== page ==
Mocking Bird Hill
Port Antonio, Jamaica
Frank Lumsden takes out his machete and hacks open a cassava root. White, starchy meat spills out. “My ancestors were escaped slaves called Maroons,” he says. “They survived in the forest, eating what they could find. They used this stuff to make bammy.” Frank sets down the remains of the root and tramps onward, up a steep jungle trail in Jamaica’s Blue Mountains.
This excursion is part of Hotel Mocking Bird Hill’s weeklong culinary adventure. It’s half Daniel Boone, half Julia Child. One day I’m haggling over spiny Caribbean lobsters at the Manchioneal fish market; the next I’m chopping Scotch-bonnet peppers for a jerk marinade on the hotel terrace. I’ve discussed vegetarianism with a Rastafarian at Winnifred Beach, and watched the cooks at Lick ‘Em Finger restaurant grill fish and sweet potatoes on ancient charcoal braziers. But right now I’m trying to stay in step with Frank toward an 18th-century coffee plantation. At a stream I sink onto a rock and guzzle electrolyte-spiked water.
Five minutes later Frank blows an abeng, a cow horn used by Maroon leaders to call the ancestors. Propelled by ancestral freedom fighters — and hunger — I rise and limp along on a bum knee. Frank stops and points out a pimento tree (allspice).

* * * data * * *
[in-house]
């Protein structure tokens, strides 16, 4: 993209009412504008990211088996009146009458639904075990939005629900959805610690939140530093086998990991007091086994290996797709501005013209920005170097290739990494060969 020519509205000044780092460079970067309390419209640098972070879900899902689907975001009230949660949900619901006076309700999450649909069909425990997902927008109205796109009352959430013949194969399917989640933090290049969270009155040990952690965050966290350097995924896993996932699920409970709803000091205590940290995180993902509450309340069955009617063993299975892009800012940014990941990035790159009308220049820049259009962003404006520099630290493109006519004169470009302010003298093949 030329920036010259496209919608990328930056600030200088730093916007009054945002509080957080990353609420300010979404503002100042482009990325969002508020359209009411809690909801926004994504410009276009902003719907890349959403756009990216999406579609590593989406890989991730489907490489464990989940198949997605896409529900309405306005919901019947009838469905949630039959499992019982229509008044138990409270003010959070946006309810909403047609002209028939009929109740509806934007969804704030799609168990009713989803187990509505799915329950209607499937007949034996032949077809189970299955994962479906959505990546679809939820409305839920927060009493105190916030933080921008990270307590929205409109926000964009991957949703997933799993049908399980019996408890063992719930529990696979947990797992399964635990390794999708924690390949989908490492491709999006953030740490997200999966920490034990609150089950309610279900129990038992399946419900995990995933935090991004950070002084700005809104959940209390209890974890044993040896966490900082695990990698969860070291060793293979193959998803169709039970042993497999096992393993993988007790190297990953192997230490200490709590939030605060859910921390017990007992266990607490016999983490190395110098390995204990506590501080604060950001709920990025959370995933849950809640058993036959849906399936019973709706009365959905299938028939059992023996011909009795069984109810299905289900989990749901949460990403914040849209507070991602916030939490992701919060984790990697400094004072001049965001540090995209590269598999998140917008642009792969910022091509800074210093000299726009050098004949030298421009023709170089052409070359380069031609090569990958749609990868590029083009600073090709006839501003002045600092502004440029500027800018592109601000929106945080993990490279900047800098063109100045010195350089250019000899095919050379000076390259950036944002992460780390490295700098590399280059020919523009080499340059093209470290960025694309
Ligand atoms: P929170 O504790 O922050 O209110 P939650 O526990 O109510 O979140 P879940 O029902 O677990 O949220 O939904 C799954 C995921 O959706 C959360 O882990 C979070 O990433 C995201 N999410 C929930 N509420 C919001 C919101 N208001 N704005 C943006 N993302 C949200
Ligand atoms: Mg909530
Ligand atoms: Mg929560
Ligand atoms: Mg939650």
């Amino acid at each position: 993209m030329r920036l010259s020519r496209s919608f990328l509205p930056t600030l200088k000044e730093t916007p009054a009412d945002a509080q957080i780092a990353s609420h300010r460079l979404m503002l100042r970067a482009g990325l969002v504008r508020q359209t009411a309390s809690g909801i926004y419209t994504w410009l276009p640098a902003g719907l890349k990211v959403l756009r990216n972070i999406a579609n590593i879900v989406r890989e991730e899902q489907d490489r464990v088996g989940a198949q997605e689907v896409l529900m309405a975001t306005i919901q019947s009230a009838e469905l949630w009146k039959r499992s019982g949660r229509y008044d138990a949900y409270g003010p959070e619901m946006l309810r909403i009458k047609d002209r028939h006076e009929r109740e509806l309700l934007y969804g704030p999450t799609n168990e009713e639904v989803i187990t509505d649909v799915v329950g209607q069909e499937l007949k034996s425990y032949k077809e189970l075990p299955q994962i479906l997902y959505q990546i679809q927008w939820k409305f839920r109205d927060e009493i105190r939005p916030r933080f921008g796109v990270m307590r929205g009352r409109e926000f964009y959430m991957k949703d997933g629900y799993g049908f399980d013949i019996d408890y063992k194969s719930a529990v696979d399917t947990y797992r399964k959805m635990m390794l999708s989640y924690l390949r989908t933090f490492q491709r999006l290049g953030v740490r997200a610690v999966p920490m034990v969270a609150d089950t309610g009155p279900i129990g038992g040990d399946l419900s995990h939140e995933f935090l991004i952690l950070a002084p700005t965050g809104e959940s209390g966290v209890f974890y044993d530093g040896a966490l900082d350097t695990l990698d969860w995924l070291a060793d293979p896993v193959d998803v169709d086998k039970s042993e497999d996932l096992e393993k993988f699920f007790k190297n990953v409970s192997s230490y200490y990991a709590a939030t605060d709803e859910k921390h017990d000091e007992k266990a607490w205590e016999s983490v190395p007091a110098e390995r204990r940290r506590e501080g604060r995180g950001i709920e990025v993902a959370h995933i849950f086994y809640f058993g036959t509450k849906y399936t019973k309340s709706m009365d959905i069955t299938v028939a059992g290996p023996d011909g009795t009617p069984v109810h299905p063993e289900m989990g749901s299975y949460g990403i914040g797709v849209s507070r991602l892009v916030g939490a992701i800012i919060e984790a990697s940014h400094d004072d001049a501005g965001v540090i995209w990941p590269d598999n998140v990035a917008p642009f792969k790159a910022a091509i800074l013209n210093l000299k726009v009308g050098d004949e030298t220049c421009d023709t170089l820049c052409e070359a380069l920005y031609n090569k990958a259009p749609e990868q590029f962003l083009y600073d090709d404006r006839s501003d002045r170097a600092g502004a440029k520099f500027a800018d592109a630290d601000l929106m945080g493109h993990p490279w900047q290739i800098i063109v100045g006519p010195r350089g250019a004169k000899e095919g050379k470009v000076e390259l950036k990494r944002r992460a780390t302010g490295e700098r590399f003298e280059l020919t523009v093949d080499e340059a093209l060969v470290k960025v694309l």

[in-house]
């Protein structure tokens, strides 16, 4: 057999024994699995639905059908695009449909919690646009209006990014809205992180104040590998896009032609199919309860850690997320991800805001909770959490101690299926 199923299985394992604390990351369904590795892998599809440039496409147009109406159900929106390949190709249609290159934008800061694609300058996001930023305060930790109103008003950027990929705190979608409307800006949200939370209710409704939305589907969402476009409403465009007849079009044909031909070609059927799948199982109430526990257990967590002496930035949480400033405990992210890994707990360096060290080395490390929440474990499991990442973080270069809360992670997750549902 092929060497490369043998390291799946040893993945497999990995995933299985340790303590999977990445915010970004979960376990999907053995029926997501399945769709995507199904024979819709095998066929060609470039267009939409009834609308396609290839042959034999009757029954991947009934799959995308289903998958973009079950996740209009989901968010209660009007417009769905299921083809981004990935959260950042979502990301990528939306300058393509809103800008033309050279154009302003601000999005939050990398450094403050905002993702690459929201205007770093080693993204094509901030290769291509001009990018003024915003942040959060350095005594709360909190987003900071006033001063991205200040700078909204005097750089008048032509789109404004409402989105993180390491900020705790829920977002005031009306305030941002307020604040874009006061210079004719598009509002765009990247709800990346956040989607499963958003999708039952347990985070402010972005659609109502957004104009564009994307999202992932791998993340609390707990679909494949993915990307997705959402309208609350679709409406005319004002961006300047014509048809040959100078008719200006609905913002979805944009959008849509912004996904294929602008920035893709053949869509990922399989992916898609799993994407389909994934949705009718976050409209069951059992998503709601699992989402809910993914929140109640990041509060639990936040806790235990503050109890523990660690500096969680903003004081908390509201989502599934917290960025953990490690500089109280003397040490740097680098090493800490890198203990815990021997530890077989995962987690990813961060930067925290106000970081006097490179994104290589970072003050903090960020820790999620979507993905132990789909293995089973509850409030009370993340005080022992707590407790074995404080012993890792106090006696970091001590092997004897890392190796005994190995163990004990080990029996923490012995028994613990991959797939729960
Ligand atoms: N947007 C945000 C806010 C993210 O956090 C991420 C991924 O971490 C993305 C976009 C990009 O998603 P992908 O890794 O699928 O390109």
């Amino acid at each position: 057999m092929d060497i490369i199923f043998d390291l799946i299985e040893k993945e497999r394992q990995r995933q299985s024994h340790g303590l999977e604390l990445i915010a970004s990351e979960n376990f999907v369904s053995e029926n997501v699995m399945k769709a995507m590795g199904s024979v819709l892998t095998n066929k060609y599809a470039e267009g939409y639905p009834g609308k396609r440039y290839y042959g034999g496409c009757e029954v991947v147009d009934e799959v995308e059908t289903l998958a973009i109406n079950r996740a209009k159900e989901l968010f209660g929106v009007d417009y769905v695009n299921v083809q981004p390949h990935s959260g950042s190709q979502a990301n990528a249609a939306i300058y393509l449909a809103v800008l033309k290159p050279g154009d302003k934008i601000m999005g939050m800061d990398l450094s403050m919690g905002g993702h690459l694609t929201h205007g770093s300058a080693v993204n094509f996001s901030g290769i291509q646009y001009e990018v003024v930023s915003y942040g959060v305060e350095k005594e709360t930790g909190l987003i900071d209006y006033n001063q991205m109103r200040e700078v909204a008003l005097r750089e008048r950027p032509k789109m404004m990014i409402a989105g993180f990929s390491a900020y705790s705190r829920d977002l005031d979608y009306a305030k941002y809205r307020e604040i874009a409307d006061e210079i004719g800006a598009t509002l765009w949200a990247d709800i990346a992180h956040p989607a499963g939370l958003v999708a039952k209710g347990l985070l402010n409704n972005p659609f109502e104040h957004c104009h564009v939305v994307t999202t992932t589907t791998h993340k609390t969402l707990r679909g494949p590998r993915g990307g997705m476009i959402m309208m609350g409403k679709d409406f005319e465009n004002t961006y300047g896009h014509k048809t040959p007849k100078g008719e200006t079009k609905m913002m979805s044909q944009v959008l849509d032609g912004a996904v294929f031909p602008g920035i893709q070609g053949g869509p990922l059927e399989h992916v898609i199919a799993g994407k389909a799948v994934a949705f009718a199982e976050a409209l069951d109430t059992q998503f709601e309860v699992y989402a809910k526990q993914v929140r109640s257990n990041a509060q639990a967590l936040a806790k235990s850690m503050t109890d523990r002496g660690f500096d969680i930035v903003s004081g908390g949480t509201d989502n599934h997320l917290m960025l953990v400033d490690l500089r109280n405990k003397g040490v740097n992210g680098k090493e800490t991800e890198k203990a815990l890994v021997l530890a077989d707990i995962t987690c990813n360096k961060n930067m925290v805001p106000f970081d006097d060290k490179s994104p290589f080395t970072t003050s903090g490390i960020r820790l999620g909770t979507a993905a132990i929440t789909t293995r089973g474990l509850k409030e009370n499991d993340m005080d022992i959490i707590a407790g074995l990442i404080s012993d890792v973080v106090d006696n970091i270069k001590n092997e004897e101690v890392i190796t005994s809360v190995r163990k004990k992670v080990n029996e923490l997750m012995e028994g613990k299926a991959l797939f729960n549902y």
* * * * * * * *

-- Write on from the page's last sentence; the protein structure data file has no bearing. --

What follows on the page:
“The wood is still used to smoke jerked meats, a Maroon invention,” he says. I’m salivating over a mental picture of spicy chicken from one of Jamaica’s ubiquitous roadside shacks. Who knew jerk had such a heroic past? A week ago, all I cared about was the present — as in, satiating my island appetite by claiming a beach lounger. Then I saw the resort’s offer to experience the real Jamaica. It involved food. I signed up.
Let’s just say this is not the fenced-off and cruise-ship-mobbed Jamaica I’d expected. The island has a soul. It’s found not in the display cases at the Charles Town Maroon Museum, but in the bammy bread and “run-down” vegetables served there, in a calabash-gourd bowl. With every bite I’m learning about Jamaica in ways that can’t be done at the pool. During a Euro-Caribbean dinner at the hotel’s Mille Fleurs restaurant, I hum over a salad with Greek-style feta that surely hails from Mount Olympus. “It’s from Tamarind Farm, 15 kilometers away,” resort co-owner Shireen Aga says. I take a moment to convince myself I’m still in Jamaica.
The next day, by taxi, we head up switchbacks to another coffee farm. By the time we arrive, I’m craving the world-famous Blue Mountain brew. Make that a steaming-hot cup. It’s freezing up here, and I didn’t pack a fleece. Inside the modest cottage headquarters of the family-owned Old Tavern Coffee Estate, Dorothy Twyman pours beans into the roaster. They crackle as the sugars in them caramelize. One pop and it’s medium roast; two pops is medium-dark. Dorothy pours a ridiculously fresh cup of coffee. I warm my hands on the mug and sip. It’s robust with tropical-fruit accents. I take no sugar or cream because I’ve developed a preference for the real Jamaica — strong, not too sweet, with just a hint of wild. This is how I will travel from now on: raw, with no preconceptions. And to think, I came here as a resort buff.
This article first appeared in Twenty of the World’s Greatest Escapes, in the January/February 2012 issues of ISLANDS.